Cybersecurity law moves quickly and what may have been dead in one legislative session can come back in another to change the regulatory landscape in unexpected ways. Case in point, the NY SHIELD Act, S5575A, which passed in the New York Senate this week.
On April 16, 2019, the Securities and Exchange Commission (“SEC”) Office of Compliance Inspections and Examinations (“OCIE”) issued a Risk Alert following OCIE’s examinations of investment advisers and broker-dealers. The Risk Alert identified some of the key compliance issues in the recent examinations related to Regulation S-P, which is the SEC’s principle rule covering privacy notices and policies and practices required to safeguard customer records and information.
On October 30, 2018 the New Jersey Attorney General entered into a Final Consent Judgment with ATA Consulting, doing business as Best Medical Transcription, and its owner, Tushar Mathur (collectively “Defendants”), resolving a 2016 security breach that resulted in the publication of personal health information of over 1,600 New Jersey residents. As a result of the Consent Judgment, Defendants were fined $200,000 and Mr. Mathur was permanently banned from managing or owning a business in New Jersey.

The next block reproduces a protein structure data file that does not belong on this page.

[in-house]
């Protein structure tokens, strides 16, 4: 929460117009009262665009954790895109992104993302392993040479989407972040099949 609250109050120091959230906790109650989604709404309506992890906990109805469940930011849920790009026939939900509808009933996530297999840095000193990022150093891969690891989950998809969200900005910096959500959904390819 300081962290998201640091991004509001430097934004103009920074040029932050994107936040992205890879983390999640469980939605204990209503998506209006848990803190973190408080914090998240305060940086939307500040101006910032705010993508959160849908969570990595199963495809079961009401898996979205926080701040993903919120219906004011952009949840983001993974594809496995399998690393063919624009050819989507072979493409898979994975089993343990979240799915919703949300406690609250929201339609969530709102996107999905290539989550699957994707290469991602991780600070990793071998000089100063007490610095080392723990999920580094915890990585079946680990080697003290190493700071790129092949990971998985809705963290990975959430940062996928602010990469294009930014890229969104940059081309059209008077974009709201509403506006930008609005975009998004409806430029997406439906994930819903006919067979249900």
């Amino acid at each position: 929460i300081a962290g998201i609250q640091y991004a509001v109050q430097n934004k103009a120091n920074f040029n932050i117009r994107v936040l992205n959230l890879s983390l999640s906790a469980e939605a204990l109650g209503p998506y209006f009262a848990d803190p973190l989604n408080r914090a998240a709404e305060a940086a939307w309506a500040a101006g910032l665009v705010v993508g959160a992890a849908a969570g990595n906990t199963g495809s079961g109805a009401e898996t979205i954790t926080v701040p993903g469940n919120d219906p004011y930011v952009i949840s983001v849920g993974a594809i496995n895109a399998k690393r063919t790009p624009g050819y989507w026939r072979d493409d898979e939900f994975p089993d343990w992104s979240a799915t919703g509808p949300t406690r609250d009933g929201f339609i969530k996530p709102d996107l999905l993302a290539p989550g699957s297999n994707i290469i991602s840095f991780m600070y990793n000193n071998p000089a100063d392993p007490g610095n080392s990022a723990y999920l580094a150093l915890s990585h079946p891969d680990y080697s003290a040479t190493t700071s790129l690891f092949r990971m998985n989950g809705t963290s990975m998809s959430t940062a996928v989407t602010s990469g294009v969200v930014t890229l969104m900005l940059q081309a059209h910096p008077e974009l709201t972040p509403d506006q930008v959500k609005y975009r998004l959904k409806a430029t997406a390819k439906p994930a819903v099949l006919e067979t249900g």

All entities covered under the Health Insurance Portability and Accountability Act (HIPAA) know that shielding protected health information from potential unauthorized disclosure needs to be a priority.